“Nature will always demand that one touches the very same thing but please try as much as possible to avoid it,” she says, encouraging the cattle herders to seek medical attention from their nearest health centres if they exhibit any signs of fever, cough and breathing difficulties.

“This will also protect two parties and help prevent spread of viruses and other infections,” Thibathiba says.
She urged them to report people coming abroad to the chief, health workers or councillor regardless of the relationship they have with those people.
“It is your responsibility to protect yourselves,” she says also urging them to abandon practices such as sharing cigarettes, bottles of beer and exchanging handshakes.

“It is for our own good,” she says.
Lesotho Herdboys Association (Monna-ka-khomo) chairman Motlalentoa Hlehlisi says the meeting was the first in a series as part of a risk communication campaign initiated by the organisation.

“We did it after realising that they were left behind. We want to protect them. We wish to reach to all the districts but due to lack of funds, we might not succeed,” he says.

Hlehlisi advises herdboys to use their balaclavas carefully.
“Don’t take advantage and commit crimes hiding behind it. Use them for their intended purposes, for your protection,” he says.

He says the organisation has been working with livestock herders from Ratau “for some time now” and described them as “attentive”.
He says the campaign was “very successful” even though they had to try to stick to 50 people as per the former Prime Minister’s call.
“There are so many herd boys here,” he says.

Ministry of Health Incident Manager, Dr Llang Maama, says the government has recruited and trained more nurses, doctors and other health personnel as well as established quarantine centres as part of a response plan.

The ministry’s risk communication department has formulated messages about Covid-19.
“Through that department we managed to formulate a few messages, some of them were printed on cars and distributed to different health facilities,” she says.

Some of the messages are being spread through media outlets such as television, radio and newspapers, most which are, however, out of reach of cattle herders.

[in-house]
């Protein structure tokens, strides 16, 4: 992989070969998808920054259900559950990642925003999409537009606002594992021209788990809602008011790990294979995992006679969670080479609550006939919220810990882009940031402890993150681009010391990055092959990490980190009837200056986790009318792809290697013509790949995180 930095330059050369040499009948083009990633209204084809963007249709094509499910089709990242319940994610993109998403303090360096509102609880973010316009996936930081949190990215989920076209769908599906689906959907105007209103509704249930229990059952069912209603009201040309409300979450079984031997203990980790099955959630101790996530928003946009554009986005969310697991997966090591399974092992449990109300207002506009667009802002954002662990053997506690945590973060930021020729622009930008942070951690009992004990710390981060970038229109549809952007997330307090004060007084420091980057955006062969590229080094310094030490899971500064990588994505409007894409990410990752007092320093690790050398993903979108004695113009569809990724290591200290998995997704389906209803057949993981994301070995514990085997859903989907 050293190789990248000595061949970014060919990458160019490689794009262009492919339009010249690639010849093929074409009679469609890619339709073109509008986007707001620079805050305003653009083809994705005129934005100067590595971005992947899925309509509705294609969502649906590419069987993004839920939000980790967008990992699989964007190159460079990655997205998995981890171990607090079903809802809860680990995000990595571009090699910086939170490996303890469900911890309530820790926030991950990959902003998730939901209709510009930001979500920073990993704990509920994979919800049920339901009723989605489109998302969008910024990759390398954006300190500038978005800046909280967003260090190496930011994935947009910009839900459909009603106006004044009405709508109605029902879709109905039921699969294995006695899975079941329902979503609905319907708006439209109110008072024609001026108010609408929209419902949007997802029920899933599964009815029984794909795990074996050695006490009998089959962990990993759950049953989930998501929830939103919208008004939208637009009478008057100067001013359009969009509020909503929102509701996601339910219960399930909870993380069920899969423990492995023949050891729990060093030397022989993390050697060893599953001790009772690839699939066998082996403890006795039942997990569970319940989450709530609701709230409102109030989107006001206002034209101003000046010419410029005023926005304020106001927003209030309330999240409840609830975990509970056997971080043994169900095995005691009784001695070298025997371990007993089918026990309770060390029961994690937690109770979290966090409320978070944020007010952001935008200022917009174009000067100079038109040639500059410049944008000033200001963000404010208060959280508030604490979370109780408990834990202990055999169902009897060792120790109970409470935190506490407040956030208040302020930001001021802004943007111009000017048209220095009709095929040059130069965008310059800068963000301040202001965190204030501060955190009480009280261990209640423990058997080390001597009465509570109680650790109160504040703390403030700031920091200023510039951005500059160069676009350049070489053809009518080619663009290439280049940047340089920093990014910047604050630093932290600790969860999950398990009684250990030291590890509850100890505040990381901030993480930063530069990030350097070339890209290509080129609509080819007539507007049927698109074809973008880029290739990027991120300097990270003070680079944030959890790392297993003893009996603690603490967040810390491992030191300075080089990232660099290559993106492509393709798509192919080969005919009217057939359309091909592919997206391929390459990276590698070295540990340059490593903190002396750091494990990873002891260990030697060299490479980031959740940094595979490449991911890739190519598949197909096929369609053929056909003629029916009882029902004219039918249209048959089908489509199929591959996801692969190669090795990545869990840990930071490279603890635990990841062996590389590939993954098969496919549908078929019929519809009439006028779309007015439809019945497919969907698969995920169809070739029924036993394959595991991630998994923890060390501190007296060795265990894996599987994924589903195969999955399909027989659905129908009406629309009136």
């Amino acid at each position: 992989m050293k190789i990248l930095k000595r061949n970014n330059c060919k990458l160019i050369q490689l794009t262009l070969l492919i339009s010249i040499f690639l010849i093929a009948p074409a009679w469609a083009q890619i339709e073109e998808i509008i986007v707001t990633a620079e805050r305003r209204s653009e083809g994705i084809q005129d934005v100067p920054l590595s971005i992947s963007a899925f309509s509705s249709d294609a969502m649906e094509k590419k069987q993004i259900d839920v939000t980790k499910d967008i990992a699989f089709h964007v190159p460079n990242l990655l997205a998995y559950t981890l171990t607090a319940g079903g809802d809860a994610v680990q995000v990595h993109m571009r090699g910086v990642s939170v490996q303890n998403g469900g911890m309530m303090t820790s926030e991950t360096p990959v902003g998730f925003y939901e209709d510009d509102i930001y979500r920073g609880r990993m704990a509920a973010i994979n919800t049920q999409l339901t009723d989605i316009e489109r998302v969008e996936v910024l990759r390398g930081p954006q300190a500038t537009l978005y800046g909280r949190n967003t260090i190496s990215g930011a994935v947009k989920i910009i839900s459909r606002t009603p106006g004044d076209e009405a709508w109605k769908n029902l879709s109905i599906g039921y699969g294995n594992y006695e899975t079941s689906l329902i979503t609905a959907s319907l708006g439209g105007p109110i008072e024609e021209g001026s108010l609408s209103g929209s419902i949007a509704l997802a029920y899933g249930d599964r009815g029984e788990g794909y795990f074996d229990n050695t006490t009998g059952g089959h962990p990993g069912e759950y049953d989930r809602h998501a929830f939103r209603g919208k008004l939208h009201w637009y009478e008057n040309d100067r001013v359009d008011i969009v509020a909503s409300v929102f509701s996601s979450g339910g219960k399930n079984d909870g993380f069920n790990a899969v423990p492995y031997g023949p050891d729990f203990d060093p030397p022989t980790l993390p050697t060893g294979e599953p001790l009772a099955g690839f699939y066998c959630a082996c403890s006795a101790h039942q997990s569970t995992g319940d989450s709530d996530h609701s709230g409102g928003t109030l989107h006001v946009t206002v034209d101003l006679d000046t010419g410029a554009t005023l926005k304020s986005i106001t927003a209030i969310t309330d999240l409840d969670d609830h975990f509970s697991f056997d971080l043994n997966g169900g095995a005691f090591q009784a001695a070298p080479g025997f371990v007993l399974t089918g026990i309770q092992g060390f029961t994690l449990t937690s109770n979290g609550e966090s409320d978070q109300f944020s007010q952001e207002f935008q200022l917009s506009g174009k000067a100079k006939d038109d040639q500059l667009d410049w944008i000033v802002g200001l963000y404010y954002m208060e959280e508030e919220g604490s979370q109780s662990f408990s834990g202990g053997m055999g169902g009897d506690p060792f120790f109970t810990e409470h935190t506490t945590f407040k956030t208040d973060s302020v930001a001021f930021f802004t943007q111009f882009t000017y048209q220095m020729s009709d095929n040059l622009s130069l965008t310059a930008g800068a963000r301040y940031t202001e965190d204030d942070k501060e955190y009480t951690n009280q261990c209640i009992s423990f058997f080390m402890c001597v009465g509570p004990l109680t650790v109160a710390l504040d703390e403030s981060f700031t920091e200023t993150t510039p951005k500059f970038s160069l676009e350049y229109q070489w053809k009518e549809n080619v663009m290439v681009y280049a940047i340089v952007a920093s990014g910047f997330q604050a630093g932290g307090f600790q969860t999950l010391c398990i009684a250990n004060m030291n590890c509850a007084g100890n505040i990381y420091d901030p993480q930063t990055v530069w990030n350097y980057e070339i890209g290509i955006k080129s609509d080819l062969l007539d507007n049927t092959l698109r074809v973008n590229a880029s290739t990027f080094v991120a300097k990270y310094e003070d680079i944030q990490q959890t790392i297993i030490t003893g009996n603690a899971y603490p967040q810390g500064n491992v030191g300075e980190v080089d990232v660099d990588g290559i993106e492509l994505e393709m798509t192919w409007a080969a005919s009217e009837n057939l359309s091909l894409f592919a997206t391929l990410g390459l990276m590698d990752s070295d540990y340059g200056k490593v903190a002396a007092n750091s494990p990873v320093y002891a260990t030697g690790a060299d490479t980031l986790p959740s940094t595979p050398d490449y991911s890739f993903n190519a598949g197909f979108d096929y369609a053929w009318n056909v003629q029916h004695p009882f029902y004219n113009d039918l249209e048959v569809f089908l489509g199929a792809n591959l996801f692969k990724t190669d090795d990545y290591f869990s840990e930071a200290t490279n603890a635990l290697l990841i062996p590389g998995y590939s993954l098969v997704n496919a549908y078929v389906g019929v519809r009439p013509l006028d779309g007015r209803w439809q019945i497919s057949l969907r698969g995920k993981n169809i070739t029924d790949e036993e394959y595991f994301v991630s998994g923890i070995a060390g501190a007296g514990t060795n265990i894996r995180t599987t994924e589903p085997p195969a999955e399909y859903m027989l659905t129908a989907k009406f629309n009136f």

She says getting adequate funding on time was one of the biggest challenges and some “Good Samaritans” have assisted with flyers, pamphlets, banners and billboards.
She says the ministry also empowered councillors and chiefs to go back to their communities and spread the message around.

“We learn everyday… things keep changing. At first there were no masks but now we have to teach people about the importance of wearing masks. Nothing is written on a stone, things keep changing based on the circumstances,” she says.

“Mosotho should know why they have to wash hands, wear a mask even when the police officer is not watching to avoid putting other people’s lives at risk,” says Maama, noting that it has been tough to get people to change their behaviour.

“We are not done educating the people as yet,” she says.
Development for Peace Education (DPE)’s Education Researcher Lemohang Molibeli says since the last week of March, the department “has been busy” with preparations for Covid-19 outreach activities.

He says they had discussions with artistes on March 31.
On the same day, he says artistes started their rehearsals and showcased their first performance at the Command Centre under the Ministry of Health and NECC members on April 2.

Molibeli says they trained people for community outreach at Senekane Council. In between, he says, there were radio and TV programmes where the organisation was spreading awareness to councillors.

“We empowered communities with information,” says Molibeli, adding that the department is developing digital messaging to the DPE areas for public consumption.

‘Mapule Motsopa